The Modernization Process

The first step to making the mainframe a full participant in an SOA is to understand what parts (assets) of the mainframe environment need to be incorporated into this reuse-centric framework. Those parts can be classified under three different categories:

  • Data - Some 70 percent of the world's "system of record" data resides on mainframe platforms, representing vast volumes of information not necessarily organized in a relational format. The ability to access and manipulate this data in new ways can be invaluable.
  • Business Logic - Legacy systems typically involve a jumble of different application environments with distinctly different programmatic interfaces. Some of the older applications, in fact, lack any programmatic interface at all, having been designed for a self-contained, monolithic environment where reuse was not part of the picture. Exposing these assets as reusable components can have enormous impact on productivity and ROI.
  • Screen Logic - For some of the older applications where programmatic interfaces were lacking, organizations have traditionally employed the more or less pseudo-programmatic integration approach known as terminal emulation or "screen scraping." More modern tools are available today that offer dynamic introspection technology, allowing organizations to work with screens in a truly programmatic fashion.

As you might extrapolate from this list, if these mainframe environments are to be effectively extended to distributed platforms within a global, enterprise-scale business it will involve hundreds, if not thousands, of point-to-point integration connections, each with its own attendant hardware, software, and personnel. This redundant layer of complexity adds multiple potential points of failure as well as layers of inefficiencies and hidden costs.

SOA entails a distinct departure from this form of integration architecture. It provides a model capable of fully leveraging the non-proprietary Web services platform, allowing it to be positioned as a foundation for a distributed, service-oriented approach to messaging-based inter-connectivity. In fact, this type of platform forms the basis of enterprise service bus (ESB) products.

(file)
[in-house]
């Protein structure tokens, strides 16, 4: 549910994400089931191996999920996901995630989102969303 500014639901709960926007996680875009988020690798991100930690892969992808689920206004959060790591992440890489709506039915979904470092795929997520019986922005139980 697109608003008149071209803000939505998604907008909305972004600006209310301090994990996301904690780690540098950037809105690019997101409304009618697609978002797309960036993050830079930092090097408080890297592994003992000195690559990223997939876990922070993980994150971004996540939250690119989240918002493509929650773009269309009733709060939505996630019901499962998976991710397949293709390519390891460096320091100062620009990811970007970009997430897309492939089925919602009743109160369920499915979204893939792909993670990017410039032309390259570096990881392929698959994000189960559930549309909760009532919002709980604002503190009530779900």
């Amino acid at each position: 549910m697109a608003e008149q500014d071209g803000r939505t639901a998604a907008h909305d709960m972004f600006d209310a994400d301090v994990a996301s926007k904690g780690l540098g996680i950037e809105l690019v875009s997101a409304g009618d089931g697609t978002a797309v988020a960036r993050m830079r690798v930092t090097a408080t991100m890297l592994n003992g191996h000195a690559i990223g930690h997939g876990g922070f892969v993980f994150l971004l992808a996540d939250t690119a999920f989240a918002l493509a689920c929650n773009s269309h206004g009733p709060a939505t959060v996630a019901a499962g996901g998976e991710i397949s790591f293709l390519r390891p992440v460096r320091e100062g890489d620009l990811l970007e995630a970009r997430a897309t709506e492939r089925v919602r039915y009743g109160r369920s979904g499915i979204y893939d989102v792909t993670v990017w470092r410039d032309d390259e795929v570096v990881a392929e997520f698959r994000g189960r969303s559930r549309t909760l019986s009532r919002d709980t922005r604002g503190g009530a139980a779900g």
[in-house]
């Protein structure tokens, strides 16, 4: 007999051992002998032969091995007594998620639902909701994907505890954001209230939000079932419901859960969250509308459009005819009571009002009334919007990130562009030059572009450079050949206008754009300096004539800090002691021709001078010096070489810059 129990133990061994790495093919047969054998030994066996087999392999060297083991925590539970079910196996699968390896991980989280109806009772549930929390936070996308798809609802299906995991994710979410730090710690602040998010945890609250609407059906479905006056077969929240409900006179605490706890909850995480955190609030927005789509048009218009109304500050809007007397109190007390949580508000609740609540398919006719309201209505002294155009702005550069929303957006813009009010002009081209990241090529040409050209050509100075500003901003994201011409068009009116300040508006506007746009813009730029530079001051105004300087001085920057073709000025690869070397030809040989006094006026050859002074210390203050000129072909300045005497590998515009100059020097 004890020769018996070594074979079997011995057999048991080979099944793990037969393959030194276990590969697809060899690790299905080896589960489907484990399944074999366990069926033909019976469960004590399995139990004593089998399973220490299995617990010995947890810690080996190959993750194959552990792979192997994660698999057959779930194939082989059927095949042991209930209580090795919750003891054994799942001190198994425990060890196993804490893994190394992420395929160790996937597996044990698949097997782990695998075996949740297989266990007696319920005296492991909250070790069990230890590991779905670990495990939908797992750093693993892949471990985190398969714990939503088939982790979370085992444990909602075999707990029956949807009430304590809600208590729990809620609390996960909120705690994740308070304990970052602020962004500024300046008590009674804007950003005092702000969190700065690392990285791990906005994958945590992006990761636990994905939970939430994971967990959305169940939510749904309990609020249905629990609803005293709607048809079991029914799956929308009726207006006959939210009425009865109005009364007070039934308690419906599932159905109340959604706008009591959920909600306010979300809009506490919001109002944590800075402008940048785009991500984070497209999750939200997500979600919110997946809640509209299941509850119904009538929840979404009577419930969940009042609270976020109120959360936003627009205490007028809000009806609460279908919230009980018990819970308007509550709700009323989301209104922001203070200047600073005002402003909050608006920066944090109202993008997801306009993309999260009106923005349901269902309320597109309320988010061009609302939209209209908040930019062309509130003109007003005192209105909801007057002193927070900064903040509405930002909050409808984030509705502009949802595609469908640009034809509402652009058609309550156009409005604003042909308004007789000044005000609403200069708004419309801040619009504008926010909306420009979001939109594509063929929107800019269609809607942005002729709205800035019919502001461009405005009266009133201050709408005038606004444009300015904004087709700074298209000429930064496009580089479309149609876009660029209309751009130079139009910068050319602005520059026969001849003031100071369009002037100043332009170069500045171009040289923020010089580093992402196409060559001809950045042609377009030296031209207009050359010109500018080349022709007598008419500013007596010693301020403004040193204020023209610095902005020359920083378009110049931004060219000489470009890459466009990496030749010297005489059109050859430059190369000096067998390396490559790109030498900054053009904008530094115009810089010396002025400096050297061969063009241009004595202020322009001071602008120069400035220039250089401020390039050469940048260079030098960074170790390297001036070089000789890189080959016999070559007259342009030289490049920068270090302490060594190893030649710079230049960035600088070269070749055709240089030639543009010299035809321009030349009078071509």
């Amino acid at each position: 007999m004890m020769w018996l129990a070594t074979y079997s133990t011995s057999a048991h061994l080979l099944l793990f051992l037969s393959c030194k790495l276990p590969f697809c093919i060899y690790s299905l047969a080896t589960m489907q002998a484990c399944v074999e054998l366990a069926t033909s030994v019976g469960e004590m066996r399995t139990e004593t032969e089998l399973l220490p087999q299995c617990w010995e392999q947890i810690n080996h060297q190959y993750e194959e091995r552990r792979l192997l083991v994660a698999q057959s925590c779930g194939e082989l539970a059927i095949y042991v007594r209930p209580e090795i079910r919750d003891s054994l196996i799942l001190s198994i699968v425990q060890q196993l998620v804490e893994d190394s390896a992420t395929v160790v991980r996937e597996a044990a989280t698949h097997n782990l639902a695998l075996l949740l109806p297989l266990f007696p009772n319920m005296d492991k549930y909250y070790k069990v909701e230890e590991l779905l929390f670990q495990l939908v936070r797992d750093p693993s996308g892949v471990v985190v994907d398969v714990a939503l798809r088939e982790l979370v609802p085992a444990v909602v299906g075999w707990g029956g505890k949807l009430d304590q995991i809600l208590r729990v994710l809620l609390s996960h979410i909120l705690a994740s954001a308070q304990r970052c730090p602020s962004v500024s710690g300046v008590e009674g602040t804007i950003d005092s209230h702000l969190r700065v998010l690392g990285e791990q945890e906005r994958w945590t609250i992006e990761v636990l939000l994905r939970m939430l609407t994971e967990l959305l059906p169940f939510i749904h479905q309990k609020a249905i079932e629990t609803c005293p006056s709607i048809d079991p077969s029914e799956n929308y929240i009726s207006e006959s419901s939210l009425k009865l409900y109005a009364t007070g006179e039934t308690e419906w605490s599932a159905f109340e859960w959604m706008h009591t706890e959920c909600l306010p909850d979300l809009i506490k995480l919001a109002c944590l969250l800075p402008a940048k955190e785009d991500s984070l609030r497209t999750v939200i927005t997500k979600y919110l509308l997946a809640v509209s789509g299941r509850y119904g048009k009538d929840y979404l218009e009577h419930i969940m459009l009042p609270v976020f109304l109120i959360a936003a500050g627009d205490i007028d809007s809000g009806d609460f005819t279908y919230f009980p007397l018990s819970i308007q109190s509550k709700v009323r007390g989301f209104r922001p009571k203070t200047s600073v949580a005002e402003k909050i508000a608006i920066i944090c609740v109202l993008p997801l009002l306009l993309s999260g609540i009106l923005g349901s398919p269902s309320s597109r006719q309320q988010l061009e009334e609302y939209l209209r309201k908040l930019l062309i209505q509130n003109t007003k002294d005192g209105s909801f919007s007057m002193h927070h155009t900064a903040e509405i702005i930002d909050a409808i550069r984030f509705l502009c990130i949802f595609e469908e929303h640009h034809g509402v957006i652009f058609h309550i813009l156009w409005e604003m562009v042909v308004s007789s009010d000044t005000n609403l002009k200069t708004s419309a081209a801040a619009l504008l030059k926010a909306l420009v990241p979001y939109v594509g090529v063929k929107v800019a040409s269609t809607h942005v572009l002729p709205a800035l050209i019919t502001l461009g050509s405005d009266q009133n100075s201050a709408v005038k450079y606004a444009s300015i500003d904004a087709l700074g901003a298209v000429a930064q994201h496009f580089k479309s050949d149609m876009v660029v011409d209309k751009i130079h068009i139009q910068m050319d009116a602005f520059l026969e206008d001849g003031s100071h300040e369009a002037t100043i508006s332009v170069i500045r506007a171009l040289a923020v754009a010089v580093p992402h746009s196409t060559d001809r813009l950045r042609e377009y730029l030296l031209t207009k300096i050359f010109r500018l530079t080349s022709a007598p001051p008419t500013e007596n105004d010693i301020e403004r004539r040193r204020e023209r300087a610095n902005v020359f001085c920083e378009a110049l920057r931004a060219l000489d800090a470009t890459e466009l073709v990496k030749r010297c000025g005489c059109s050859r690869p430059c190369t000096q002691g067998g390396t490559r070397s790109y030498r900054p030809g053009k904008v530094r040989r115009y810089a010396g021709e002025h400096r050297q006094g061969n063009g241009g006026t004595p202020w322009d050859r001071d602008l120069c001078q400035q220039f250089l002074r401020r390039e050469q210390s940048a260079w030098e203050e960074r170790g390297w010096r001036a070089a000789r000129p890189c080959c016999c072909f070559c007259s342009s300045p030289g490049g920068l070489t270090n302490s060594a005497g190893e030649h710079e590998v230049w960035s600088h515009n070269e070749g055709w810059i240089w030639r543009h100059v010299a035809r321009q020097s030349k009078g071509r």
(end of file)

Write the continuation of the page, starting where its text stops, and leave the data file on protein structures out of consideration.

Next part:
By the same token, the heterogeneous mainframe-reliant organization should incorporate into this same model all mainframe connectivity - in essence, taking a "mainframe services bus" approach. As a result, both data and business logic (as well as screen logic) become seamlessly available via industry-standard technologies such as XML, SOAP, and SQL.

For Example

Let's say an organization has decided to transform certain mainframe systems into a set of services in a non-invasive manner. Next on the agenda is considering how that transformation is to take place. Integrated Development Environments (IDEs) are available (based, for example, on the open source Eclipse framework), which can be employed in administering the transformation.

Ideally designed for the use of administrators rather than programmers, such a utility should provide a single GUI-based development environment to handle any integration requirement without demanding detailed knowledge of the mainframe or distributed technologies. It should be able to expose mainframe applications and data within the IDE as Web services, real-time business events, or as direct SQL calls, essentially transforming the mainframe into an industry-standard enterprise server. Such an environment can enable architects and developers to build new applications quickly and cost-effectively. Equally important to making the mainframe a full participant in a service-oriented enterprise is the use of transformation utilities capable of exposing existing services to the mainframe itself.

Figure 1: A modernized mainframe environment tailored to support SOA.

Deployment Considerations

To this point the discussion has focused on why and how an organization would go about implementing a robust transformation engine to provide mainframe access within an SOA. But it should be noted here that what really provides value is the way in which this environment is actually deployed and managed. In making the mainframe participate as part of an SOA, it is important to ensure that doing so does not compromise the very attributes that make the mainframe such a valued part of the enterprise in the first place - that is, that the new extended environment inherit as many of the following vital attributes as possible:

  • Predictable Performance
  • Scalability
  • Security
  • Reliability

Furthermore, any transformation engine ought to allow services to leverage some of the more sophisticated hardware and software features available in today's mainframes. For example, the transformation engine should be fully mainframe-aware so as to enable communication between logical partitions (LPARs).

Management Considerations

As previously noted, two of the valued attributes of mainframe systems are predictable performance and scalability. Maintaining these attributes from an SOA standpoint requires visibility into the transformation engine, which can reveal events that take place before, during, and after unforeseen errors occur.